How to be Both


So the cool thing about this book is that it’s told in two parts. Well, actually, that’s not the cool thing – the cool thing is that two versions of How to be Both were published simultaneously, one version with one protagonist’s story first and the other swapped around.  It was pretty much left to chance how each reader would experience the book.

How to be Both is about George, a tomboyish teenage girl desperately trying to reconnect with her recently deceased mother through remembering a trip they took to Italy to see the works of the painter. It’s also about Renaissance painter Francesco del Cossa, his life and works, and this strange boy who piques his curiosity by viewing and reviewing one of his portraits.

My thoughts on this book are twofold, because I read it in two parts. I got George’s story first, and as much as I enjoyed Smith’s writing and the story she was telling, it was really hard to get into. I think this was for two reasons: Firstly, I was in the midst of a really tough time, so I had trouble suspending my reality for long enough to really get comfortable in George’s head; Secondly, George was also going through a tough time, and it was really hard to relate to a character who was pretty much wandering around in a haze of grief, trying like crazy to make sense of a world that no longer had her mum in it.

George is constantly questioning the value of witness: one of the scenes that really stuck with me was how she stumbled across a pornographic film in which the girl didn’t appear to be having a good time, and so she swore to watch it every day in order to witness the girl’s suffering. On the other hand, her mum was paranoid that she was being watched, and George has inherited that paranoia.

One of the ways George tries to keep her mum’s memory alive is by travelling often to London to view del Cossa’s portrait of St Vincent Ferrer, remembering their trip to Italy to view the frescoes in the Hall of the Months at the Palazzo Schifanoia. It is through this that we see the connection between George and del Cossa: while George is viewing the painting, Francesco is viewing her. So we meet Francesco del Cossa, and learn about his life while he learns about George’s.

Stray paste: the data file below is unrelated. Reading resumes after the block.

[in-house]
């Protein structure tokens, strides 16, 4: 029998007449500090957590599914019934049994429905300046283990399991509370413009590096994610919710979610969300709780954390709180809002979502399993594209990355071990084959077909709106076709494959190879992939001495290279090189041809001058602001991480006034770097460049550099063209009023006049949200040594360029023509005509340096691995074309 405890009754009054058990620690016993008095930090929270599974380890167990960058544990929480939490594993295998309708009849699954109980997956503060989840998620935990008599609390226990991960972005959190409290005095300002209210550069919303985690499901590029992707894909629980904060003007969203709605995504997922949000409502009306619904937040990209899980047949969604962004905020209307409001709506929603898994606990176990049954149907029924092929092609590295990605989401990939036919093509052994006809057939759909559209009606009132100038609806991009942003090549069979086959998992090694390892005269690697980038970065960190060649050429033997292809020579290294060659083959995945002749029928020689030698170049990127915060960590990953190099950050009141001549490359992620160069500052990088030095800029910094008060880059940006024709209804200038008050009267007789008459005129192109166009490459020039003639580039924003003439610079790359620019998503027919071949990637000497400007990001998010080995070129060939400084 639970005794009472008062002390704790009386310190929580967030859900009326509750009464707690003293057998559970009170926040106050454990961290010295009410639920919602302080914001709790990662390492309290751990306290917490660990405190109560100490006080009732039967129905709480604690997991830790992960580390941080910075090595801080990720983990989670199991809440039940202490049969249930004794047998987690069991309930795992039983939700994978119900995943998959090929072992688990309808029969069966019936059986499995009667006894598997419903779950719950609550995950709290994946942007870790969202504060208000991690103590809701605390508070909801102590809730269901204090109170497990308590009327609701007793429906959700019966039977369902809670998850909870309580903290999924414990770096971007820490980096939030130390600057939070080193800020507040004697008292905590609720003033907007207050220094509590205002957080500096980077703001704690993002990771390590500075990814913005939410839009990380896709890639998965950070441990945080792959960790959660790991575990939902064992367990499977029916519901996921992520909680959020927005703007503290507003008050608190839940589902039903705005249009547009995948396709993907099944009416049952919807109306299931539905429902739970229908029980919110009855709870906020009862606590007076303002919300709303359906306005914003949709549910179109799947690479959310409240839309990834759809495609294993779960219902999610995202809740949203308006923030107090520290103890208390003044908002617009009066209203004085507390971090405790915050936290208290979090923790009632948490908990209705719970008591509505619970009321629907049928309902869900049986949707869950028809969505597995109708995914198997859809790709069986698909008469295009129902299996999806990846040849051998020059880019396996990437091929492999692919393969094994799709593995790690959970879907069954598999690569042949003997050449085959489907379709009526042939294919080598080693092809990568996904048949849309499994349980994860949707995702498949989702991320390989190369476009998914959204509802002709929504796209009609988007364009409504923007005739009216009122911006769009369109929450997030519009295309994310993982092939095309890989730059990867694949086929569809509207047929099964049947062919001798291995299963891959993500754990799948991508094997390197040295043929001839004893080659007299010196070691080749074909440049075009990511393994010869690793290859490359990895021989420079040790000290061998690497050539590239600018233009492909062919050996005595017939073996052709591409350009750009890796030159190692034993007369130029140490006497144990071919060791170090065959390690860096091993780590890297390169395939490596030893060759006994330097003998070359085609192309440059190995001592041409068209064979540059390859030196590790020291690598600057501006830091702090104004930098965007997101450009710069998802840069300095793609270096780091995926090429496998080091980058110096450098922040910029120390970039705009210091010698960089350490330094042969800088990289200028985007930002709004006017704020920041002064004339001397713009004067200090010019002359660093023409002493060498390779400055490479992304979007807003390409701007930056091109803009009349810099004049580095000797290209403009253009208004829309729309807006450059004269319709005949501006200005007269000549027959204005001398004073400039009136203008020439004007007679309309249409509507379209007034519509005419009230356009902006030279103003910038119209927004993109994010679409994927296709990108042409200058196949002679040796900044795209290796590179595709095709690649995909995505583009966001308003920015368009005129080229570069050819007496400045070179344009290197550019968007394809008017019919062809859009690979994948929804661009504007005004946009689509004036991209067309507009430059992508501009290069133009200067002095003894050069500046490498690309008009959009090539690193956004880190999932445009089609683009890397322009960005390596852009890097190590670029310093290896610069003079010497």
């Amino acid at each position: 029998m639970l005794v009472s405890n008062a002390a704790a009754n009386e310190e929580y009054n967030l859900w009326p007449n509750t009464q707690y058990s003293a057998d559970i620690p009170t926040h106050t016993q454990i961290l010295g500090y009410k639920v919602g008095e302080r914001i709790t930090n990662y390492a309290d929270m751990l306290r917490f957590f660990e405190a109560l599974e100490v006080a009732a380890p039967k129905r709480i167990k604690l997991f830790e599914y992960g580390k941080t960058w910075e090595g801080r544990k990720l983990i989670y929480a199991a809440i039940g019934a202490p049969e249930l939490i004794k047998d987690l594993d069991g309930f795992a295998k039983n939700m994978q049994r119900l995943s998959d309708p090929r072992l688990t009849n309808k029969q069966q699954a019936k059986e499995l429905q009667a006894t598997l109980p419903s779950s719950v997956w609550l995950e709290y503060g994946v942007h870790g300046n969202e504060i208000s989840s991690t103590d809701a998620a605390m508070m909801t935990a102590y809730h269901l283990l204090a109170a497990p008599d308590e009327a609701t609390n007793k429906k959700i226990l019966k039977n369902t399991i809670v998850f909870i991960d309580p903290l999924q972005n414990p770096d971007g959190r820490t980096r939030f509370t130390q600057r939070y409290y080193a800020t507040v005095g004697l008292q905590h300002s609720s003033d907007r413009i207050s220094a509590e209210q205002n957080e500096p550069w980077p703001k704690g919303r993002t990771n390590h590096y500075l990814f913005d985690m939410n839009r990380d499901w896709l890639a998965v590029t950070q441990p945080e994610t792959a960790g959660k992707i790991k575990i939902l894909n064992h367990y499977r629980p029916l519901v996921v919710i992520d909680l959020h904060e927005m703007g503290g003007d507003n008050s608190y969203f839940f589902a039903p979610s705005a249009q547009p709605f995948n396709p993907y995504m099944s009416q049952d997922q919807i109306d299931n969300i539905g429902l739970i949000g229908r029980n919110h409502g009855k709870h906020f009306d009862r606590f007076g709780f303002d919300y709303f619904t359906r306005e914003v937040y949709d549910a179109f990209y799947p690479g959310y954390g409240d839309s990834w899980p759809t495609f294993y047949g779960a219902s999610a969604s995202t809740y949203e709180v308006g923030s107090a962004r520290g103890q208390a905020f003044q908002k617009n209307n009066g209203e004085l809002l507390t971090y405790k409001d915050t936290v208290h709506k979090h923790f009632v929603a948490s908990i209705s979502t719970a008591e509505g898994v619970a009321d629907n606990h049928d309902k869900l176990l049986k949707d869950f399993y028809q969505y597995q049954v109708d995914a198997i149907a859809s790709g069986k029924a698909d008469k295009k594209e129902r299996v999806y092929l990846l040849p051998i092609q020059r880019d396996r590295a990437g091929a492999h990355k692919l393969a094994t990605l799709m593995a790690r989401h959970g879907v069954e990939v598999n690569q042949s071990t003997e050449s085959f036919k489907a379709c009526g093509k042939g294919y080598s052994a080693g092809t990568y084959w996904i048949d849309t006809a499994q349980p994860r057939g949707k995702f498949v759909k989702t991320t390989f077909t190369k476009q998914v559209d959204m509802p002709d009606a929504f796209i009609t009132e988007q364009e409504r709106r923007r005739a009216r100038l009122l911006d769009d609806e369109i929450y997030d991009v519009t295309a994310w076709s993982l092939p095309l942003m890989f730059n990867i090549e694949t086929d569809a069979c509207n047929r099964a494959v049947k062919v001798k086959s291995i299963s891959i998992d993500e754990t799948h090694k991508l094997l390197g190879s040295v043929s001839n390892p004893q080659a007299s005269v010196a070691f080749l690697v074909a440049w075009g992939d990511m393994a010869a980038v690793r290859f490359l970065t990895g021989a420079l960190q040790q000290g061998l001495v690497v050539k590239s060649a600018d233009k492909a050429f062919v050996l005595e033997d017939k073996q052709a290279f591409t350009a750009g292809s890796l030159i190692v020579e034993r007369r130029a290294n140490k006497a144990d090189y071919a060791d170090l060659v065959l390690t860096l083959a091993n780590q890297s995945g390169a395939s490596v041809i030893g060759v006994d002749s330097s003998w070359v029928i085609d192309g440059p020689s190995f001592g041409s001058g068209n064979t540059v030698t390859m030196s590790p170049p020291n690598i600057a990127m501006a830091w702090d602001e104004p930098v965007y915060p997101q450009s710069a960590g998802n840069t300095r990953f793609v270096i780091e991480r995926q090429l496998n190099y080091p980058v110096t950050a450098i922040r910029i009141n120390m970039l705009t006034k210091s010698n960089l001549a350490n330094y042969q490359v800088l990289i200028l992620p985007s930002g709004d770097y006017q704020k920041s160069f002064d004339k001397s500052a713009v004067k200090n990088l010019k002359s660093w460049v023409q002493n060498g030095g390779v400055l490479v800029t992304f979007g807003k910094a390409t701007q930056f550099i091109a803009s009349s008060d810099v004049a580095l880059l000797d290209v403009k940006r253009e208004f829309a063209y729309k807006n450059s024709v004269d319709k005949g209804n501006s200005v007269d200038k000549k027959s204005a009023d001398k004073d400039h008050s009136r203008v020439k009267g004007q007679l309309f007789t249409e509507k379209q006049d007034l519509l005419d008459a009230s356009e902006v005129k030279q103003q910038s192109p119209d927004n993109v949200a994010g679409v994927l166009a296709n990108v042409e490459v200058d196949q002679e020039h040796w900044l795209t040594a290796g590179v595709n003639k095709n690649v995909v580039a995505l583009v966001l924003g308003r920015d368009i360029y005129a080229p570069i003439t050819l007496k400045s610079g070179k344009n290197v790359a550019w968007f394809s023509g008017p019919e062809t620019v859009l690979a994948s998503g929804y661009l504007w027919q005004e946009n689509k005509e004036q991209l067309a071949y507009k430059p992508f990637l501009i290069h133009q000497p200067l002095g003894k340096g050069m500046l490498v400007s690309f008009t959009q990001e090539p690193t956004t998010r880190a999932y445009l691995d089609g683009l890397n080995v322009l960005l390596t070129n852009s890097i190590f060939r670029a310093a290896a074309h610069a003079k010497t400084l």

How to be Both spends much of its time drawing attention to the way we gender others. This is a thing we do constantly, without even thinking about it: breasts, girl. Long hair, most likely a girl. Hairy legs, boy. Short hair, most likely a boy. Francesco del Cossa, in this story, was born a girl, but such was her talent with colour and form that her parents disguised her as a boy to send her off to an apprenticeship; he spends the rest of his life identifying as male, and history identifies him as male as well. George is a girl, but her short hair and tomboyish clothes cause the artist to gender her as a boy, and so we only really know that she’s a girl because, for me anyway, I already had half a book telling me that she is.

I often say to people when I’m telling them about this book that I’d have enjoyed it more if I had read the artist’s story first, as he’s connected to the girl through her artwork, and there are elements of her story that bleed through. Chronologically, I think my story was in order, but I would have quite enjoyed reading about the artist and this queer boy he was haunting, then picking up and seeing what motivated George’s actions, rather than the other way around.

As I’m writing this though, it occurs to me – if this was a standard book; if this book had been printed in one version and one version only – there’s no way it would have occurred to me that I would have enjoyed the story the other way around. The sheer possibility that I may have, though – that it was mere chance that led me to read the story in the order it was presented – that’s making me really think about what it was that made this book tick, and whether or not I might have related to it better in a different circumstance.